Otto has a right to such harsh talk since her move to anti-lawnism was instigated by an act of local authorities- in the 1950s city officials mowed down her “natural” front yard-, but I, who grew up on grass and wasn’t even aware of its harm until a year or so ago, feel a bit self-righteous telling people to rip out their lawn. Though I am trying.
The “evil” in our yards
I have been talking to my parents about the “evil” in their yard and they, too, are convinced it’s a drain on resources. My mother has been subversively shutting off the sprinklers when they go on vacation, much to my father’s chagrin, since letting your lawn go dormant is not an option in their homeowners’ association. Currently, ripping out their lawn is on their list of “should dos”, but it’s been there for a year and I can’t imagine it’s easy studying native plants, as well as the list of allowable plants under their homeowner association’s rules.
Back in the US for the summer, I’ve been in culture shock looking at all the grass and power mowers (which burn the equivalent in an hour of driving your car 350 miles) and irrigation water running down the sidewalk and I wonder how we’ll ever change.
But then there are days, like last week, when my mom came home to tell me that her neighbor- in the community- is xeriscaping her backyard. She had had to ask her neighbor what the word meant, but the next day her friend called offering to bring over pamphlets on this increasingly trendy way of landscaping with little or no water.
While there are still high profile examples of cities prosecuting residents for not watering (e.g. the “lawn lady’s” arrest in Orem, Utah and the Sacramento couple who were just trying to be a bit greener during a drought), cities are also beginning to offer incentives for xeriscaping, as well as fining residents who don’t follow strict drought-imposed watering schedules.
A brave new lawn-free world?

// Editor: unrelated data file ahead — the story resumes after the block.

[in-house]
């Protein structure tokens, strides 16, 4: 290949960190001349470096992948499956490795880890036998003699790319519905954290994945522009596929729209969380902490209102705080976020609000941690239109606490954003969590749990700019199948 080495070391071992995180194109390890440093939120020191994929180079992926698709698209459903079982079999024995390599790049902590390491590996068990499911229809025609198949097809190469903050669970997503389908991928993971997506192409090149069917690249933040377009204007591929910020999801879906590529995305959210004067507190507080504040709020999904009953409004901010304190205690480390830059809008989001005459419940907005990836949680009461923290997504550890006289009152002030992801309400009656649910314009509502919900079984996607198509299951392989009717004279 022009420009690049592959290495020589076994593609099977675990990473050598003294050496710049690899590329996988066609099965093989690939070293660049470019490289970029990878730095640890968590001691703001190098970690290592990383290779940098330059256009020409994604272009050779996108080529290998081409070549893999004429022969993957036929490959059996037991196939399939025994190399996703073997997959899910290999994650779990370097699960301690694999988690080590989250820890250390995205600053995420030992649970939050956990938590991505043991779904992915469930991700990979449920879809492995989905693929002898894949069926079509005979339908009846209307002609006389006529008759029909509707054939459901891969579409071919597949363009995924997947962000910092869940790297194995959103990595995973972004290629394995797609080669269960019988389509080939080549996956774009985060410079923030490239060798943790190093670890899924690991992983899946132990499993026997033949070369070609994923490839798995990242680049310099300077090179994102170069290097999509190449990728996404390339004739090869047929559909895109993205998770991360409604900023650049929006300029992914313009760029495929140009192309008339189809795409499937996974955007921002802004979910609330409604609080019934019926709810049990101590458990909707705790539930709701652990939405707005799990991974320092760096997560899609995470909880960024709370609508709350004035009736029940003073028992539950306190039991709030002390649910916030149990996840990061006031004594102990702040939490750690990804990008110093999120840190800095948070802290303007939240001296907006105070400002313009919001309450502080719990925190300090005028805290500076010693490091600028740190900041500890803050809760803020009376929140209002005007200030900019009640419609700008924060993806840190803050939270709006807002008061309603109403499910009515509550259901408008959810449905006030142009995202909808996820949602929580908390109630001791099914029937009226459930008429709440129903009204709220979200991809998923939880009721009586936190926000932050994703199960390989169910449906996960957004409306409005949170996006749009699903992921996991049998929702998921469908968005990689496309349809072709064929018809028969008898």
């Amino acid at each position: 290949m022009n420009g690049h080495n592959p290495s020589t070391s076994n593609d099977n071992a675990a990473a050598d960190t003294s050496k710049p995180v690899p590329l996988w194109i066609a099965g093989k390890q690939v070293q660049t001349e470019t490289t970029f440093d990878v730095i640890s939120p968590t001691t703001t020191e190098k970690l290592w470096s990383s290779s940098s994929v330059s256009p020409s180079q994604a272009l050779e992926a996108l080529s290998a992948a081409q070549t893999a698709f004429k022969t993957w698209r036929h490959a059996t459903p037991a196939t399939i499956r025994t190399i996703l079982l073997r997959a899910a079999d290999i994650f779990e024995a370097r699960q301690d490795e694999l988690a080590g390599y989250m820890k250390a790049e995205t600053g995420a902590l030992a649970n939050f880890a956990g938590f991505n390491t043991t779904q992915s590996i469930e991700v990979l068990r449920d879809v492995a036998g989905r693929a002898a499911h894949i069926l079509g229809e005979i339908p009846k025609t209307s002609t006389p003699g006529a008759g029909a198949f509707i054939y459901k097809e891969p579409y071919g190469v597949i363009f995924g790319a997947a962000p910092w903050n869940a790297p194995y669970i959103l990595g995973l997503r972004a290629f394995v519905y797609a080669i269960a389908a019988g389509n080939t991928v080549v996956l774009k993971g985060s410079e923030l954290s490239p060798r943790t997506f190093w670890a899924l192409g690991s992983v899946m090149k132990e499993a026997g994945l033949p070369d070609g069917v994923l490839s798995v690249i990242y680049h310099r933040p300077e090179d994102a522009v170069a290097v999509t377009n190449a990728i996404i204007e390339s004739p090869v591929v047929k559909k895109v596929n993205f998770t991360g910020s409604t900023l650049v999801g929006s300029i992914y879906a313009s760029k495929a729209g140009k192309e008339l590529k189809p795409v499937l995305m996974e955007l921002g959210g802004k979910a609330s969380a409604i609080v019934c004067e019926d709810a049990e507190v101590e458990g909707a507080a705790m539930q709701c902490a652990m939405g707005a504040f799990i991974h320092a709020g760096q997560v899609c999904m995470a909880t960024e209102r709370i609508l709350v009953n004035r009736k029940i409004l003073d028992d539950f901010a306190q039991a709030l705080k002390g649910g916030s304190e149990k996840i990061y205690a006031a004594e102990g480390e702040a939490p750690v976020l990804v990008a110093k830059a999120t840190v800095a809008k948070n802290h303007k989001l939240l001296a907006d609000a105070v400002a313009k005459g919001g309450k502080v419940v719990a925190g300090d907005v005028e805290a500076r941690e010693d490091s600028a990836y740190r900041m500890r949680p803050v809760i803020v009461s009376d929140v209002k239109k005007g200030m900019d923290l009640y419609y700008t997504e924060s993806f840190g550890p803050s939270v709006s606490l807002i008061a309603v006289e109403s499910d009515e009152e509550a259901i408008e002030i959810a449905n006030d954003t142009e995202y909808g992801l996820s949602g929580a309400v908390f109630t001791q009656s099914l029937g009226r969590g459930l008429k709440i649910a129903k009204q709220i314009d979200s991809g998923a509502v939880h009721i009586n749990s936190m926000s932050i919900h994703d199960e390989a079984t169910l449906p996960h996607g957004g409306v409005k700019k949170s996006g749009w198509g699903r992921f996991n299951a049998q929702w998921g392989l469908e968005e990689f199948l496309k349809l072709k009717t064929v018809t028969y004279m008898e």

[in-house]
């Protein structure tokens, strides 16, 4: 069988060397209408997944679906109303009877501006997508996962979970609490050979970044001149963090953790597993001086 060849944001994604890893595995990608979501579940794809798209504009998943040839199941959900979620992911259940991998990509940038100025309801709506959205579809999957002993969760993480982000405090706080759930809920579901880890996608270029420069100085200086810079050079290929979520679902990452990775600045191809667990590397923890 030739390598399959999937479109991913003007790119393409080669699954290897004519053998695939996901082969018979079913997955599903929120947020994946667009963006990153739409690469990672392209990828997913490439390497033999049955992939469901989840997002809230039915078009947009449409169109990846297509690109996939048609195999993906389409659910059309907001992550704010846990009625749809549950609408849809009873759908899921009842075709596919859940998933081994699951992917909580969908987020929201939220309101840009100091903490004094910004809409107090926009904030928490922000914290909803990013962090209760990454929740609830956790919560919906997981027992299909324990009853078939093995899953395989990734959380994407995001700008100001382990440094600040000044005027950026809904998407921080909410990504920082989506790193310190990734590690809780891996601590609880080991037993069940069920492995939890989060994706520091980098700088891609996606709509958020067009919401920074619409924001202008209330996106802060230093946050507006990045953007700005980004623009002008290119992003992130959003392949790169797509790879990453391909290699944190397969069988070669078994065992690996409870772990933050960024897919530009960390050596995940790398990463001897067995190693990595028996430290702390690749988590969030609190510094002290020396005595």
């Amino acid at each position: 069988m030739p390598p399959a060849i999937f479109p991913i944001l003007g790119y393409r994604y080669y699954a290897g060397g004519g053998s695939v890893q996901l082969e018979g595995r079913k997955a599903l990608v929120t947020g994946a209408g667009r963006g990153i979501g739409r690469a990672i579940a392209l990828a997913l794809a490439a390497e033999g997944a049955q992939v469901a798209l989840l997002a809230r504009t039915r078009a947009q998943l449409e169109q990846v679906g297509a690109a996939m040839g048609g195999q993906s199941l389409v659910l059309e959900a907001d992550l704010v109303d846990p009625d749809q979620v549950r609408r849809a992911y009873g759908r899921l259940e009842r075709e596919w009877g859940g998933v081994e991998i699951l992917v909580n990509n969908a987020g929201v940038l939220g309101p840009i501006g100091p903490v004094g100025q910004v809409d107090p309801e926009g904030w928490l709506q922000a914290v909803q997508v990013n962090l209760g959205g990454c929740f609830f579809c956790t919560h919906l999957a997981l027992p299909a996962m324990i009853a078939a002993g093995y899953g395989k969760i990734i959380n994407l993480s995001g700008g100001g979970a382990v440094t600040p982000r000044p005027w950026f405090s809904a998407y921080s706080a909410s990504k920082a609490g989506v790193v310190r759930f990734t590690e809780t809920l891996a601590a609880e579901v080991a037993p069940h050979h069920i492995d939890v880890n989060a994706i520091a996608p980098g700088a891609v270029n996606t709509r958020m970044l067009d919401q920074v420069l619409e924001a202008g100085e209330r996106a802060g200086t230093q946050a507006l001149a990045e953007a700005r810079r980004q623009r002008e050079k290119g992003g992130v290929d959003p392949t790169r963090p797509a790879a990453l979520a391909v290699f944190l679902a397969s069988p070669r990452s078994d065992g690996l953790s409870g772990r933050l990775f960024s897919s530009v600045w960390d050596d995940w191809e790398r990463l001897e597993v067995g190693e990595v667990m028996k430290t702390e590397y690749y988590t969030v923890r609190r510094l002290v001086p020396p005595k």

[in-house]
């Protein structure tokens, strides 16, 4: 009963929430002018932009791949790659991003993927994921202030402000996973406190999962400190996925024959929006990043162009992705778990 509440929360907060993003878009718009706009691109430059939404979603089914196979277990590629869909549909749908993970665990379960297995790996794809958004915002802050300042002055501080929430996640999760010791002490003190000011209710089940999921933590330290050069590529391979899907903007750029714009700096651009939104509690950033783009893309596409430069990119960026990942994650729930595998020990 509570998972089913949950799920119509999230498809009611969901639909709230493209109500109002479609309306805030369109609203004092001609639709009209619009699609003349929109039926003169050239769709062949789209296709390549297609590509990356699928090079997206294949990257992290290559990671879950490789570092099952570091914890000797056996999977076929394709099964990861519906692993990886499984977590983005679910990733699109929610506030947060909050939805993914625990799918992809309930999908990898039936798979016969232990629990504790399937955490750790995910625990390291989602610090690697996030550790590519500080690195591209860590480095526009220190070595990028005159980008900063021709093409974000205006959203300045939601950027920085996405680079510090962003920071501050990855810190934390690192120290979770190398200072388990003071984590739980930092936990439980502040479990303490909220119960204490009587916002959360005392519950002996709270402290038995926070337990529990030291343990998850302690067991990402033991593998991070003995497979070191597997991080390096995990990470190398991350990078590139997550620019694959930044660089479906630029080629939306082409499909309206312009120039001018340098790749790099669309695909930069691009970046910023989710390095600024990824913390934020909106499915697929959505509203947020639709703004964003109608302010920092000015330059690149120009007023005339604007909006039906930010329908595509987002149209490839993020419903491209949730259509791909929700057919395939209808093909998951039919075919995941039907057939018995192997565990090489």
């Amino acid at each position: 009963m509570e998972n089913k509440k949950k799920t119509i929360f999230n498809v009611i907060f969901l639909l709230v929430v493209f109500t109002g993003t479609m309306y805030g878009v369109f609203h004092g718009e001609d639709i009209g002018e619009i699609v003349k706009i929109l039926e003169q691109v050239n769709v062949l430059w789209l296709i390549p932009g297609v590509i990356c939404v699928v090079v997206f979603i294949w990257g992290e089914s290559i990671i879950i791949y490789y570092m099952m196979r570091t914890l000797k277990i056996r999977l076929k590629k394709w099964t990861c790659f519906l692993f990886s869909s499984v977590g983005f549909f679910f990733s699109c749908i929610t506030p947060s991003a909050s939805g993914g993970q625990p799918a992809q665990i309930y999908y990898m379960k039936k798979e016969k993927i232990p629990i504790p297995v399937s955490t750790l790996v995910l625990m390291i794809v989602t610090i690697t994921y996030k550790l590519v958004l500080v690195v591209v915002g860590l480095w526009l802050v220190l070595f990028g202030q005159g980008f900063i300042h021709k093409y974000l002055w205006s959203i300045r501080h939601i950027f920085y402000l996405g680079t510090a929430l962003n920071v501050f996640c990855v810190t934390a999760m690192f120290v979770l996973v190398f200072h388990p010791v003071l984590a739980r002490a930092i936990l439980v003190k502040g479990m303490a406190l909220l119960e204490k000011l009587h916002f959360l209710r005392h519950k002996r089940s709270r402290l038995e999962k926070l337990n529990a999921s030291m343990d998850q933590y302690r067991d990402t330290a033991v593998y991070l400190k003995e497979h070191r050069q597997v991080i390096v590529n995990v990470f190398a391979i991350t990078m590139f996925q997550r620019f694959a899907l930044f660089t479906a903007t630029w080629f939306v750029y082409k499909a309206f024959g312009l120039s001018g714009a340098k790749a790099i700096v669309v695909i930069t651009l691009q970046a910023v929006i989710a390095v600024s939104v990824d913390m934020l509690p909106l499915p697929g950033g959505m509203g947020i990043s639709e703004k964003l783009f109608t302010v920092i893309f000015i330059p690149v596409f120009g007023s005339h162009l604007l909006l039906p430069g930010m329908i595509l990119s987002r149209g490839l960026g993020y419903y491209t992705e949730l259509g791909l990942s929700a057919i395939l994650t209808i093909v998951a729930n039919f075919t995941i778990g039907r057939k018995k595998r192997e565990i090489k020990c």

Last month, I opened Vanity Fair and witnessed- for what I believe was the first time- an advertisement that didn’t pay homage to a lawn. In a spread for Louis Vuitton, Francis Ford Coppola and daughter Sophia lounge, not on well-manicured green grass emblematic of a Ralph Lauren layout (both Gisele Bunchen and Penelope Cruz have struck a pose on turf for the brand), but instead, the filmmakers pose for Annie Leibowitz on a brown, dry, Argentinian savanna grass.
Perhaps it’s an accident of timing given that Francis Ford was in the country shooting his latest movie, but there are plenty of Argentinian polo fields that would have provided a more “civilized” backdrop. Instead, I’d like to think it was all part of something bigger, after all, the Coppola’s donated their salaries for the shoot to the Climate Project.
Maybe this is just part of a movement begun by people like Lorrie Otto a half century ago. If so, there might be hope that our millions of acres of turf can be converted for environmental good. Or as Otto described her brave new lawn-free world: “if suburbia were landscaped with meadows, prairies, thickets, or forests, or combinations of these, then the water would sparkle, fish would be good to eat again, birds would sing and human spirits would soar.”